Excerpt transcribed from a manuscript at the Archives, Duggan Library, Hanover, Indiana.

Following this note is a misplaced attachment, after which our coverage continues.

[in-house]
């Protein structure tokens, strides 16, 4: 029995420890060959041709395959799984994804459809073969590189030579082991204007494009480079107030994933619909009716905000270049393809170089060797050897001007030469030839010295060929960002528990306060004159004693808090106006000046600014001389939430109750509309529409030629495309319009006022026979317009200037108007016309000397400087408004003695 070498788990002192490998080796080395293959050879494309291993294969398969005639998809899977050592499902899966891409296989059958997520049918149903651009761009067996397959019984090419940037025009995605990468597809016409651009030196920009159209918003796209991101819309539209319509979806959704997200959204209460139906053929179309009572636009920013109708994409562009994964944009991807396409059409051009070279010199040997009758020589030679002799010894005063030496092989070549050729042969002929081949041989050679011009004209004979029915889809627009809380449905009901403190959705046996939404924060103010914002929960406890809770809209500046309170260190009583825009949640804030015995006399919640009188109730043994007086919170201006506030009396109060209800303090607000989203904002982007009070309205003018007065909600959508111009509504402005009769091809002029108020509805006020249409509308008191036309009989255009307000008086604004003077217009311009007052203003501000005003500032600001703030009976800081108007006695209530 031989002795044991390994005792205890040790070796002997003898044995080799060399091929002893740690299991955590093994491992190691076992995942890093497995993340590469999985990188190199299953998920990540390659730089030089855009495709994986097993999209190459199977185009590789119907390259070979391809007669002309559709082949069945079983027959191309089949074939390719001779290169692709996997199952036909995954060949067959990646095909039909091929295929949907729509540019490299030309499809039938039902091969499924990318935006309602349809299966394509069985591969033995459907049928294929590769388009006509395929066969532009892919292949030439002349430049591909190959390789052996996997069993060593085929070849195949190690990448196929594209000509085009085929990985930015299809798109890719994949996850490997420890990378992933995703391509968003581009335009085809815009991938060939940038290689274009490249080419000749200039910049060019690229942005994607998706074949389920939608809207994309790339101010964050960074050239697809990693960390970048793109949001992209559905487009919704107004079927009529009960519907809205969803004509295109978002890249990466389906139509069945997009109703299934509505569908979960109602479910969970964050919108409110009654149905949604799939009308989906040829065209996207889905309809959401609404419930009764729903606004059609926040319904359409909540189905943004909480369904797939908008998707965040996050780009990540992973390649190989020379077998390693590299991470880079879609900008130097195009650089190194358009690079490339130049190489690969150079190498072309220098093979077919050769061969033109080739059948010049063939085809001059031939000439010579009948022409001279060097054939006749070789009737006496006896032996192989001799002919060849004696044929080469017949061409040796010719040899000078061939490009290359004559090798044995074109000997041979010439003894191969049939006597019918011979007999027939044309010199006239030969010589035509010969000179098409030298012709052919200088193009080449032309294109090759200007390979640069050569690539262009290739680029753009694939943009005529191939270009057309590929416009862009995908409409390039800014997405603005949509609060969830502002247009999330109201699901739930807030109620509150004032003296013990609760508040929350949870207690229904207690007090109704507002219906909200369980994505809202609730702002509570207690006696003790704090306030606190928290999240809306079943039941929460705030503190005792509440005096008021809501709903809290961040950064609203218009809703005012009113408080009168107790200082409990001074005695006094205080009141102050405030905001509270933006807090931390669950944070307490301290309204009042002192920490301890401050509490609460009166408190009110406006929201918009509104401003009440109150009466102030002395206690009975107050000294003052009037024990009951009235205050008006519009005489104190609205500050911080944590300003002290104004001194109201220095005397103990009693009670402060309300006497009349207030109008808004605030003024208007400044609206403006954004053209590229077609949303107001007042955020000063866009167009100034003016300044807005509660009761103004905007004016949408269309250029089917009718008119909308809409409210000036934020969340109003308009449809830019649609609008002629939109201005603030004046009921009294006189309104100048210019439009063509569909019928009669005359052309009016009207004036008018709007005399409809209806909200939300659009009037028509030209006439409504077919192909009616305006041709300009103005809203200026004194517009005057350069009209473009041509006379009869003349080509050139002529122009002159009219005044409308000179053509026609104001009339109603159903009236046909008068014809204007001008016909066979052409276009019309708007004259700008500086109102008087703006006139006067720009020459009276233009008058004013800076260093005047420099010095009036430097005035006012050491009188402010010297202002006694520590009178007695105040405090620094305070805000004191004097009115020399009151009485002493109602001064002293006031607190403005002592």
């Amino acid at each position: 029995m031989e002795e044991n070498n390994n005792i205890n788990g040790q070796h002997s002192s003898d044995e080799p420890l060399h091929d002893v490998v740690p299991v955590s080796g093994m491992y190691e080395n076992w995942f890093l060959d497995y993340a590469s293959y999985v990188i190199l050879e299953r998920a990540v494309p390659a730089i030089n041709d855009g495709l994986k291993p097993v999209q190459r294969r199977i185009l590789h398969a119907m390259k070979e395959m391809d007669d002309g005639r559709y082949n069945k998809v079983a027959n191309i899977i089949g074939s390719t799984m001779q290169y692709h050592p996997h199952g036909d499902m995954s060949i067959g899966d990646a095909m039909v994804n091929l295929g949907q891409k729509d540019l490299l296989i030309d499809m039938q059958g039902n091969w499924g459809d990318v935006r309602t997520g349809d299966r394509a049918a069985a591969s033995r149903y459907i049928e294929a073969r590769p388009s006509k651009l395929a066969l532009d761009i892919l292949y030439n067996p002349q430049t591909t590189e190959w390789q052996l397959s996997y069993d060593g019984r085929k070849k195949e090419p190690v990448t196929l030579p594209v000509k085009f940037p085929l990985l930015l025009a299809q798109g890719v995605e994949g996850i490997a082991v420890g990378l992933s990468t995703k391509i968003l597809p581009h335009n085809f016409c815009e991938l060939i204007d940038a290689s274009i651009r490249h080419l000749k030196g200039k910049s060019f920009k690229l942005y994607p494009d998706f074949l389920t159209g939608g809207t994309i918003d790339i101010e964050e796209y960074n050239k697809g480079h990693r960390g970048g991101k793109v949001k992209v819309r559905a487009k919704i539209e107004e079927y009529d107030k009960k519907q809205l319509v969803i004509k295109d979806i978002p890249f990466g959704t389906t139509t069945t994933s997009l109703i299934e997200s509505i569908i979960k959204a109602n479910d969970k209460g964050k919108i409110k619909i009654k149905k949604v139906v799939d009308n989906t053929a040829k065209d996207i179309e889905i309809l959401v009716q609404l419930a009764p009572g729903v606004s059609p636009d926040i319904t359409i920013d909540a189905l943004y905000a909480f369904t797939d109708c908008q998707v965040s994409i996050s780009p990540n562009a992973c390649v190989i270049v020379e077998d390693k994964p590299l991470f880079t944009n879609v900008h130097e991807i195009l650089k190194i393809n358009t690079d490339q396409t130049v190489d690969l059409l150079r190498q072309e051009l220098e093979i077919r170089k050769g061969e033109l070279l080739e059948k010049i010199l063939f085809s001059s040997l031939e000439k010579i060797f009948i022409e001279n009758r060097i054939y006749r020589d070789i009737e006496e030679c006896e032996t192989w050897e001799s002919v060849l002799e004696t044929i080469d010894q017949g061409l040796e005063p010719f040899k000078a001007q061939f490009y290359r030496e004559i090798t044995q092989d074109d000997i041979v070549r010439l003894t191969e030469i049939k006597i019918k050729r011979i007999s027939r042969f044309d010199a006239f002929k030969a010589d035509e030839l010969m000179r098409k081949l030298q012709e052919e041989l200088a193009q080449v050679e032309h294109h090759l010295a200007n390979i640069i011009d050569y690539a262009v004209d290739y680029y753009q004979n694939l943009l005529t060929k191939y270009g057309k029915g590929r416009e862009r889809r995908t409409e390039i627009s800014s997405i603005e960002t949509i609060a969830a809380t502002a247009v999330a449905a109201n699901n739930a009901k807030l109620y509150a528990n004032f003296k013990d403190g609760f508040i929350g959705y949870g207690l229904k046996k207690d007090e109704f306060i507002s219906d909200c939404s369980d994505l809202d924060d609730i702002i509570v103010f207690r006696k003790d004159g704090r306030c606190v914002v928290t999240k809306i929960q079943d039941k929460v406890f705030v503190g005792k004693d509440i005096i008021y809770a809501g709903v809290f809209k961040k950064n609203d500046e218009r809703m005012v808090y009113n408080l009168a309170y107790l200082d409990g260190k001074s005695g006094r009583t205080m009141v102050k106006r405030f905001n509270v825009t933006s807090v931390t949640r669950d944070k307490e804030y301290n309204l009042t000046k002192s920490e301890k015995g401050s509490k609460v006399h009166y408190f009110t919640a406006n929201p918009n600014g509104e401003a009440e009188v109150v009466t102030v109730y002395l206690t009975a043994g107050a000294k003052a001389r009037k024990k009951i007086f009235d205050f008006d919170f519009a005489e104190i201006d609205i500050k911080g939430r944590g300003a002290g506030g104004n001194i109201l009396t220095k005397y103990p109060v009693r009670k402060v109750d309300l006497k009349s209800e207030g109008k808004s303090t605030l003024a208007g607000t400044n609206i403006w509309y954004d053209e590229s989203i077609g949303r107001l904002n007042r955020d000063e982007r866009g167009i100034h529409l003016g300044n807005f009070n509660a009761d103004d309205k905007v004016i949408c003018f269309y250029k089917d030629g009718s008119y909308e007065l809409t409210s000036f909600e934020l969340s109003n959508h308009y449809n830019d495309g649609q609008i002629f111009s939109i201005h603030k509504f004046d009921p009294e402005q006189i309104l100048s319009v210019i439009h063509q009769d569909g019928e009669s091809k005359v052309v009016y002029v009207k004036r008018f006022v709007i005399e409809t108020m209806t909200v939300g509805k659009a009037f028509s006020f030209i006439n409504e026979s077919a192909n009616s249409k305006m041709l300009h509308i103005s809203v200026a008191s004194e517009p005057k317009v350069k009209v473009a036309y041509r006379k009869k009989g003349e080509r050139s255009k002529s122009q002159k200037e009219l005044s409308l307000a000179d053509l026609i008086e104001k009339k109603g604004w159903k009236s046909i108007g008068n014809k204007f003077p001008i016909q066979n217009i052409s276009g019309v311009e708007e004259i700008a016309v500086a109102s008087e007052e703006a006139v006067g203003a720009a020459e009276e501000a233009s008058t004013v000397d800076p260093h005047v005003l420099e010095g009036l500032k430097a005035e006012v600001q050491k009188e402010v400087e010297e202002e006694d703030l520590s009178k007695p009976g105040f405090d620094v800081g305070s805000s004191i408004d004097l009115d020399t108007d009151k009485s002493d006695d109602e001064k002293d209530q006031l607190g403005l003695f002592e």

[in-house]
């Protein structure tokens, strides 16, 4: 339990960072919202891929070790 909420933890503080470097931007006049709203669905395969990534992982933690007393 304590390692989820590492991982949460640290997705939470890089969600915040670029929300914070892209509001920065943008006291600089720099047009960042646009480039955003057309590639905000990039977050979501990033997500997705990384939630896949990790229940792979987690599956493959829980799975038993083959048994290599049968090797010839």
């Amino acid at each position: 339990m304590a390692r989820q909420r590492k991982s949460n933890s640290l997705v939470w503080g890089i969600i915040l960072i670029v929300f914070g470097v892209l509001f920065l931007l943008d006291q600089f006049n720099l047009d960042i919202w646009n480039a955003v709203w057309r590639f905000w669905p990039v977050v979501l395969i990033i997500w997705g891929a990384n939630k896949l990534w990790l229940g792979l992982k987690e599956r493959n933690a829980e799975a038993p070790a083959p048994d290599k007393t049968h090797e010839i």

On the ninth of April, 1863, after working on the farm until noon, I said to my father, after the noonday meal, which we very properly called dinner, "Father, I am going to college". In the laconic manner for which he was noted he said, "Very well, son", but that was the end of his advice. That same afternoon I walked to the village of Hanover, where I was practically a stranger, not knowing any person connected with the college one way or the other, and in fact without knowing a single person in the village. When I reached a point where the village could be seen, by heart failed me. I sat down under a maple tree, which was then just budding, and presided at a discussion which took place between a boy who wanted to go to college and a boy who appreciated that he was on a forlorn hope. With very plain homespun, cowhide shoes, with no collar nor necktie, and bronzed by the suns of early Spring, I pictured myself in the presence of the majesty of the professor. The point debated was "To go or not to go". After a long discussion, which lasted for at least an hour, the "Goes" gained the verdict. I went into the village, walked like a lost lamb along the streets, and finally saw a boy sitting at the window of the first story of a house studying. He had a kindly face and I turned into the yard and spoke to him. He proved to be Samuel Wilson Elliott, who continued in college until the end of his sophomore year and then went to Washington and Jefferson for his graduation, and afterwards became a Presbyterian minister. He encouraged me and went with me to see the president, James Wood. In a short time all the preliminaries were arranged. I had found a place where I could rent a vacant room for fifty cents a week, and I walked back home with high hopes for the future. On the morrow I gathered a few belongings, an old stove, a bedstead and furnishings, with some provisions, cooking utensils and half a load of wood, and drove back and took possession, and on the eleventh of April, 1863, I began my course at Hanover. Fifty-three years have passed since then, but the memory of that day is still undimmed.